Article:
On Thu, 10 Mar 2005, Erik Nordmark wrote:
Tony Hain wrote:
Why are we wasting effort in every WG and research area on NAT traversal
FWIW I'm also concerned that we are doing too many different NAT
traversal protocols. It should be sufficient to just define how IPv6 is
tunneled across NATs and start using more IPv6 in the applications.
I agree wholeheartedly. Lets face the reality of the situation.
Carriers have abused IPv4 for financial reasons. As a result, NAT is
widely deployed, because it was and is an effective workaround for
dealing with siad carriers trying to squeeze extra money from IP
addresses. There is nothing that can be done about that now, except
implement the solution that has been written to solve the problem, IPv6,
right on top of the existing NAT's. With full application layer support
for v6, NAT will eventually deprecate, and be little more than a bad
memory. The open source community has a wide variety of v6 enabled
daemons and clients already, for almost every widely used protocol. While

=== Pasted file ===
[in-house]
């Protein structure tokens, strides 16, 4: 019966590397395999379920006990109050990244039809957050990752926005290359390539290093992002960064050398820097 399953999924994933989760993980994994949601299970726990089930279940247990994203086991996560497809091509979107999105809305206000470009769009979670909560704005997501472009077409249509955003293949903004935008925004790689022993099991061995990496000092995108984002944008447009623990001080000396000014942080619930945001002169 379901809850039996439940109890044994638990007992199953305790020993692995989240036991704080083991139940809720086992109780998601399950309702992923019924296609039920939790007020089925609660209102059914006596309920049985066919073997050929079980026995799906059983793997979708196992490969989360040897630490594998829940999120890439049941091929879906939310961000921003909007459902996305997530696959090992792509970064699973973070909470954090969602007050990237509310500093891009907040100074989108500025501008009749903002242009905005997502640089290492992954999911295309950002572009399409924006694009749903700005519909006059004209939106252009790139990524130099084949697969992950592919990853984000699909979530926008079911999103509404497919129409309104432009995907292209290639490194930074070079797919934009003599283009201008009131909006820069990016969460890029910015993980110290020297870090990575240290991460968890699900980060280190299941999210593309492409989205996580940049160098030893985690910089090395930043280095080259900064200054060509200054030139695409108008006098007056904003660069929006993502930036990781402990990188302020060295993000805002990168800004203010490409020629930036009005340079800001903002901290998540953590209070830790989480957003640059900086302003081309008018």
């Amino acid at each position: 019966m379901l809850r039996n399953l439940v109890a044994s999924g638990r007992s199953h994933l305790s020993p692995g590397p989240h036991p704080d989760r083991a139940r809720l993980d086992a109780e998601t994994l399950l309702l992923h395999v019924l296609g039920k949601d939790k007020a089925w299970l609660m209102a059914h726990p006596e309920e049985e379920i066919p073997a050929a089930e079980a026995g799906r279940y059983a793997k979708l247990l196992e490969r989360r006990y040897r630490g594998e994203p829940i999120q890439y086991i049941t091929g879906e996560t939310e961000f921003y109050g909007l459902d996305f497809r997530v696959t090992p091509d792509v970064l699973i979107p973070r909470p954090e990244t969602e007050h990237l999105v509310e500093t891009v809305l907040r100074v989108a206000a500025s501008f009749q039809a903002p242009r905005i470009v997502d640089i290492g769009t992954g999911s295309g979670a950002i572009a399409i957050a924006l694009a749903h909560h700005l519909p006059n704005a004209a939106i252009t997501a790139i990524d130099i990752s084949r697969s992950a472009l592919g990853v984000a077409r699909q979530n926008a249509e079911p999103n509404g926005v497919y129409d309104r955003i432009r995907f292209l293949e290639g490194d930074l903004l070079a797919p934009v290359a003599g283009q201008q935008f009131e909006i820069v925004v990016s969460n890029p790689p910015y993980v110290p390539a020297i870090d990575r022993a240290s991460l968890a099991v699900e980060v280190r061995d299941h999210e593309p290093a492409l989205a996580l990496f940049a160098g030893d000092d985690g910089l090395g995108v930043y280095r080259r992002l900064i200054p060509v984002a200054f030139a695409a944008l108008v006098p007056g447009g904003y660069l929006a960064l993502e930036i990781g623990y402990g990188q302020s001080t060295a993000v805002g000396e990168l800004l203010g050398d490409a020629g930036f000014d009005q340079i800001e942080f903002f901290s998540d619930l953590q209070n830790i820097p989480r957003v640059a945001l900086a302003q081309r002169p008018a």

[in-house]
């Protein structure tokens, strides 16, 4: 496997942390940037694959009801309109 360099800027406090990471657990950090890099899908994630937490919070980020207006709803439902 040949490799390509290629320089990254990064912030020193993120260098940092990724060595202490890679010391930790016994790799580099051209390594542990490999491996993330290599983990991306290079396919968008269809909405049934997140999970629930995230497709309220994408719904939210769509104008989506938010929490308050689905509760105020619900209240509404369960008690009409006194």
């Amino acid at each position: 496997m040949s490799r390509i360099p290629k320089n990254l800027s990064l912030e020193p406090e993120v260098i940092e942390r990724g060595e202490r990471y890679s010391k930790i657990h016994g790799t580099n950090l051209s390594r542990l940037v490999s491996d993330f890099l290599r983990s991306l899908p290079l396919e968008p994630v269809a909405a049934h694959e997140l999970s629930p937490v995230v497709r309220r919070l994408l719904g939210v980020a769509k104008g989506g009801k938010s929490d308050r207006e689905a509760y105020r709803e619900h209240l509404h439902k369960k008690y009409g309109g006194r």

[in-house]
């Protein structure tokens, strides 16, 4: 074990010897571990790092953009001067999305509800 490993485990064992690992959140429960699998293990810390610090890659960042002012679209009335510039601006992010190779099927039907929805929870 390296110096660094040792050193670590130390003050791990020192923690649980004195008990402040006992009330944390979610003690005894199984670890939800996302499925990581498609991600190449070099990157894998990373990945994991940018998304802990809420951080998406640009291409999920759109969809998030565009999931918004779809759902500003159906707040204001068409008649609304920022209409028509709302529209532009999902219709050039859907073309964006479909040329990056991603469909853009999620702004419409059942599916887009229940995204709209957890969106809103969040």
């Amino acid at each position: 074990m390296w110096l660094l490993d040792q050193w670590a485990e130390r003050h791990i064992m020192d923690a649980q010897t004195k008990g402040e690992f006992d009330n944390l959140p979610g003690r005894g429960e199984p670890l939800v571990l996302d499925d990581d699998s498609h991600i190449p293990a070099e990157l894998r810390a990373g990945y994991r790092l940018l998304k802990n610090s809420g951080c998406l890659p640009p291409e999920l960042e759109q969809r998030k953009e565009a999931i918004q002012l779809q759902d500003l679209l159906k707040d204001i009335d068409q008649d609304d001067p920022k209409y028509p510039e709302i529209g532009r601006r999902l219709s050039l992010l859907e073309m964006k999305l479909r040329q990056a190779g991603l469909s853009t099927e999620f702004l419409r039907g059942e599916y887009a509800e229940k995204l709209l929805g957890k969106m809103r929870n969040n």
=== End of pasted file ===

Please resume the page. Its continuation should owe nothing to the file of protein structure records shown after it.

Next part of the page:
these can easily be implemented on any host, good luck getting the general
public to do so. The solution for migration most likely lies in somebody
developing a little v6 router, that autoconfigs a tunnel with a small
allocation of addresses.
On another topic, why is it that the API is so sacred that we will create
a massive array of complex approaches to avoid defining a real session
layer. We put imitation session efforts at layer 4 (SCTP), layer 3.5 (HIP),
layer 3.25 (shim), and the TRILL crap is trying to do it at layer 2.5.
I don't understand what makes you think TRILL is trying to do a session
layer. If it does, then any other routing and tunneling approach should
also be given the same verdict.
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